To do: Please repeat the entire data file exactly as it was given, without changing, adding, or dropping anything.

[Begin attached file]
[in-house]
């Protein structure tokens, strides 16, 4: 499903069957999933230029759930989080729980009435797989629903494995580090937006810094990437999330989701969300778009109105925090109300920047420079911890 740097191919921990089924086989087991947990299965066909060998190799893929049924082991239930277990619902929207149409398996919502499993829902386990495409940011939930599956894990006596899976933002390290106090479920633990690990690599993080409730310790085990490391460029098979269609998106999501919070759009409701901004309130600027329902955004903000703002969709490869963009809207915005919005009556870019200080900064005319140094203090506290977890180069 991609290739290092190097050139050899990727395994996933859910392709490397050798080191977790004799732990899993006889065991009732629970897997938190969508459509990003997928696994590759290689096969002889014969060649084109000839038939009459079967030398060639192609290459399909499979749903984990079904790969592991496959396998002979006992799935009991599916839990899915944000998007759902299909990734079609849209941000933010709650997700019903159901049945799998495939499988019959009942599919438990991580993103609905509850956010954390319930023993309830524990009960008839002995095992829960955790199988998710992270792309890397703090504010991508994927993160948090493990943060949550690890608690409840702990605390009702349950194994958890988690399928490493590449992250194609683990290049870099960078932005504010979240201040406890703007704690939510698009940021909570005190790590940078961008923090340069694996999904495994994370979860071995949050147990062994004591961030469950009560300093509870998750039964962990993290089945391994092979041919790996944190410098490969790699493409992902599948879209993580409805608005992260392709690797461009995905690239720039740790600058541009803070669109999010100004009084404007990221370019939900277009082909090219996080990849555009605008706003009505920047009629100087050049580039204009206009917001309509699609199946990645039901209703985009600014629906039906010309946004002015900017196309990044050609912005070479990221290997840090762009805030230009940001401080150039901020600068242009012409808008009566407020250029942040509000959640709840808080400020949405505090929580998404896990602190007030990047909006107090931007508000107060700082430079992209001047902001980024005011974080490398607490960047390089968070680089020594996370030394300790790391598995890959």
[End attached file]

[in-house]
């Protein structure tokens, strides 16, 4: 499903069957999933230029759930989080729980009435797989629903494995580090937006810094990437999330989701969300778009109105925090109300920047420079911890 740097191919921990089924086989087991947990299965066909060998190799893929049924082991239930277990619902929207149409398996919502499993829902386990495409940011939930599956894990006596899976933002390290106090479920633990690990690599993080409730310790085990490391460029098979269609998106999501919070759009409701901004309130600027329902955004903000703002969709490869963009809207915005919005009556870019200080900064005319140094203090506290977890180069 991609290739290092190097050139050899990727395994996933859910392709490397050798080191977790004799732990899993006889065991009732629970897997938190969508459509990003997928696994590759290689096969002889014969060649084109000839038939009459079967030398060639192609290459399909499979749903984990079904790969592991496959396998002979006992799935009991599916839990899915944000998007759902299909990734079609849209941000933010709650997700019903159901049945799998495939499988019959009942599919438990991580993103609905509850956010954390319930023993309830524990009960008839002995095992829960955790199988998710992270792309890397703090504010991508994927993160948090493990943060949550690890608690409840702990605390009702349950194994958890988690399928490493590449992250194609683990290049870099960078932005504010979240201040406890703007704690939510698009940021909570005190790590940078961008923090340069694996999904495994994370979860071995949050147990062994004591961030469950009560300093509870998750039964962990993290089945391994092979041919790996944190410098490969790699493409992902599948879209993580409805608005992260392709690797461009995905690239720039740790600058541009803070669109999010100004009084404007990221370019939900277009082909090219996080990849555009605008706003009505920047009629100087050049580039204009206009917001309509699609199946990645039901209703985009600014629906039906010309946004002015900017196309990044050609912005070479990221290997840090762009805030230009940001401080150039901020600068242009012409808008009566407020250029942040509000959640709840808080400020949405505090929580998404896990602190007030990047909006107090931007508000107060700082430079992209001047902001980024005011974080490398607490960047390089968070680089020594996370030394300790790391598995890959």